Kelxquoia is an esoteric programming language designed by Chris Pressey on December 23, 2010. It is a self-modifying, in fact self-destroying, language which combines grid-rewriting with remotely fungeoid playfield traversal.
There is an instruction pointer (IP) with a location and a direction in an unbounded, two-dimensional Cartesian grid of symbols. As the IP passes over symbols, it executes them and erases them from the playfield (overwrites them with blanks). The program ends when the IP travels off into space, never to return.
There is a stack. The stack may contain objects of two types, grids and rows. Instructions expect certain types of objects to be present on the stack; if the types are incorrect, or insufficient elements are on the stack, the instruction has no effect. (That means that the state of the stack, too, is unchanged by the instruction.)
If the IP passes over any symbol x, and there is a
' symbol to the right
of the IP's line of travel, a row is popped from the stack, the symbol x is
appended (to the rightmost position) of that row, and the new row is pushed
back onto the stack. The symbol x is erased, but the
' is not.
- pushes an empty row onto the stack.
+ pushes an empty grid onto the stack.
* pops a row, pops a grid, appends the row to the bottom of
the grid, then pushes the new grid. Note that the left-hand edges of every
row in a grid line up, but their right-hand edges need not do that. When
considered as a grid, all unused squares in the grid are considered to contain
? pops a row from the stack, appends a wildcard to it, and
pushes the new row back onto the stack.
/ pops a grid called the replacement, then pops a grid
called the pattern, then replaces all non-overlapping occurrences of the
pattern in the playfield with the replacement. All overlapping occurrences
are untouched, to avoid ambiguity. A few things to note:
- The replacement must not be any larger than the pattern. If it is, the two grids remain popped but the instruction otherwise has no effect.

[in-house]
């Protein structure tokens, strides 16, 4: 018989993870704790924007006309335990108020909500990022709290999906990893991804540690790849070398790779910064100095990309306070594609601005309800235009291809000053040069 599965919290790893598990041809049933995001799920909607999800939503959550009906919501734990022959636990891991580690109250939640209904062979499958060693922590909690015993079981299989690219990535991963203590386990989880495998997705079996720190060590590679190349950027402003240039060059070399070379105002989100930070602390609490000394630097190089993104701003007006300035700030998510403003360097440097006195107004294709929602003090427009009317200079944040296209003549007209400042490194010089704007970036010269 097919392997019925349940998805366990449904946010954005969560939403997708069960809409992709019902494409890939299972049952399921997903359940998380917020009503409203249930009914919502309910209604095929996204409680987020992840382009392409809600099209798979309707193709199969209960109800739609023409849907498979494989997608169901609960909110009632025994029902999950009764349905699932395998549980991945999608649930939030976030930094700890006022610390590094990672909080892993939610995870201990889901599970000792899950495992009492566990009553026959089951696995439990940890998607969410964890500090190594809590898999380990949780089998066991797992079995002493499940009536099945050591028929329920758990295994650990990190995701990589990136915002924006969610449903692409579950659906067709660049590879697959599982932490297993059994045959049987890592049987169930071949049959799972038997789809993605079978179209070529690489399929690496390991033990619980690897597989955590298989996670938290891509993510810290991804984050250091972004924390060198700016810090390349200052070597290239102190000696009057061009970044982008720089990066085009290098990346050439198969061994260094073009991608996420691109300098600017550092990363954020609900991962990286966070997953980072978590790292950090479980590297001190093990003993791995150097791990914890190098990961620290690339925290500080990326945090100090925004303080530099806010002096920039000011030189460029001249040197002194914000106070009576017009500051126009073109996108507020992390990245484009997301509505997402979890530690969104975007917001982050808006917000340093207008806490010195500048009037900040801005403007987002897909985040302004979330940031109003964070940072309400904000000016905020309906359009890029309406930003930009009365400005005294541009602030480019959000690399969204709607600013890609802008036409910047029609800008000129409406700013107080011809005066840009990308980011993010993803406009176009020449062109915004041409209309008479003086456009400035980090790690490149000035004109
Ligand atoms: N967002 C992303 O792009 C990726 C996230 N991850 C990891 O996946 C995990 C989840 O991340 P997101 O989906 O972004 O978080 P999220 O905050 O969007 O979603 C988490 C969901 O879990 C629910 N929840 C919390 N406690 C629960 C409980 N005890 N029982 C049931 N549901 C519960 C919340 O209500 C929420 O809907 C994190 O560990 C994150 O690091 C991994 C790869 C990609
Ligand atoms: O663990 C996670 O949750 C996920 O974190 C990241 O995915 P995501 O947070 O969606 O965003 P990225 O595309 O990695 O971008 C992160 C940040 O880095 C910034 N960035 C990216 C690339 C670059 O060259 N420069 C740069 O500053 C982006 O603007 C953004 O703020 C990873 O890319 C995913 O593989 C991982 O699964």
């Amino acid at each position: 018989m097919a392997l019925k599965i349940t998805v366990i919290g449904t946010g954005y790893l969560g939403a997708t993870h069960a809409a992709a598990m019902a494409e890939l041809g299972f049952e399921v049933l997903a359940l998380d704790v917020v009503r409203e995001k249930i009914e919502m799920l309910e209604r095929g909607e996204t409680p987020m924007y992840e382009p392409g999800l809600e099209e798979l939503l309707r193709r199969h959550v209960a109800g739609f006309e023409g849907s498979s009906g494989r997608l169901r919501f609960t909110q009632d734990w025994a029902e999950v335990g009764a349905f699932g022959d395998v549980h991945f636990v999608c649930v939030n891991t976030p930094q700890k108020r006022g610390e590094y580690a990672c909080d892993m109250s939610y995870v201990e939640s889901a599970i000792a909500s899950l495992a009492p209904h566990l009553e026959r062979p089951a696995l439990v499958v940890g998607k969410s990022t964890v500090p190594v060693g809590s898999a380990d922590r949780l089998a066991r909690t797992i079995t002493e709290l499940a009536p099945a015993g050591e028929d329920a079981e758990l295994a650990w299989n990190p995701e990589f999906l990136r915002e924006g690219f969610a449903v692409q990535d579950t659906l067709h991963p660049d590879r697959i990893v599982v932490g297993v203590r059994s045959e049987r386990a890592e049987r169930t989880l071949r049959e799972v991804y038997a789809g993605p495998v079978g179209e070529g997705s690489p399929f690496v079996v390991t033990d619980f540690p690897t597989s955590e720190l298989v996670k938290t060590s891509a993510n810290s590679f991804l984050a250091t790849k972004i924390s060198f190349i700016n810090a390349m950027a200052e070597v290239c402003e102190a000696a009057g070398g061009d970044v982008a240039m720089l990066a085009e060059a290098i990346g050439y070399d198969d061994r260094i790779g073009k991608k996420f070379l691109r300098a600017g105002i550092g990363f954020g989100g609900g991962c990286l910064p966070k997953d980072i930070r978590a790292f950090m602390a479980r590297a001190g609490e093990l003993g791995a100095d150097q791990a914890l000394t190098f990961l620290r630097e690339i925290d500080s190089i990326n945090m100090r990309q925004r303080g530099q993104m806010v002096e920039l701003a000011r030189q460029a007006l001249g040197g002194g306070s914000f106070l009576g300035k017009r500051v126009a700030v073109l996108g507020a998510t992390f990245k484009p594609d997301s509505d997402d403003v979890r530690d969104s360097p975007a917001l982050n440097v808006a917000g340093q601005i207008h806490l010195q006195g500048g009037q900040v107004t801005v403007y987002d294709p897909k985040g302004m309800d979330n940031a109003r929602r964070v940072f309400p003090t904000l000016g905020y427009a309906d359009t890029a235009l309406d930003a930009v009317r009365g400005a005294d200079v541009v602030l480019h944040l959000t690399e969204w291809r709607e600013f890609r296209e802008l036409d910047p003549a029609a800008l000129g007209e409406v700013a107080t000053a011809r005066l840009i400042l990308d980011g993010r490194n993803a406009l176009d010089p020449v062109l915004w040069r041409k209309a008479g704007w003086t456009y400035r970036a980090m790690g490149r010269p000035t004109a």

- If the replacement is smaller than the pattern, it is padded with blanks (to the bottom and to the right.)
- There can be at most one wildcard in the pattern. If there are no wildcards in the pattern, there should be none in the replacement. If either of these conditions does not hold, the two grids remain popped but the instruction otherwise has no effect.
- Any symbol in the playfield may match the wildcard in the pattern. Where-ever there is a wildcard in the replacement, the symbol that matched the wildcard in the pattern is substituted instead.
- If the executed
/instruction itself is replaced by something during this process, whatever it was replaced with will not be erased.
- If the pattern consists only of blanks, or only wildcards, the implementation may choose to halt the program rather than filling the entire playfield with replacement.
v cause the IP to begin travelling east,
west, north, and south, respectively.
! clears the stack.
Executing any other symbol as an instruction has no effect.
$ indicates the initial position of the IP. The initial
direction of the IP is always east. If there are multiple
$ symbols in the
source code, it is an error and the program is not executed.
The author believes Kelxquoia to be Turing-complete because: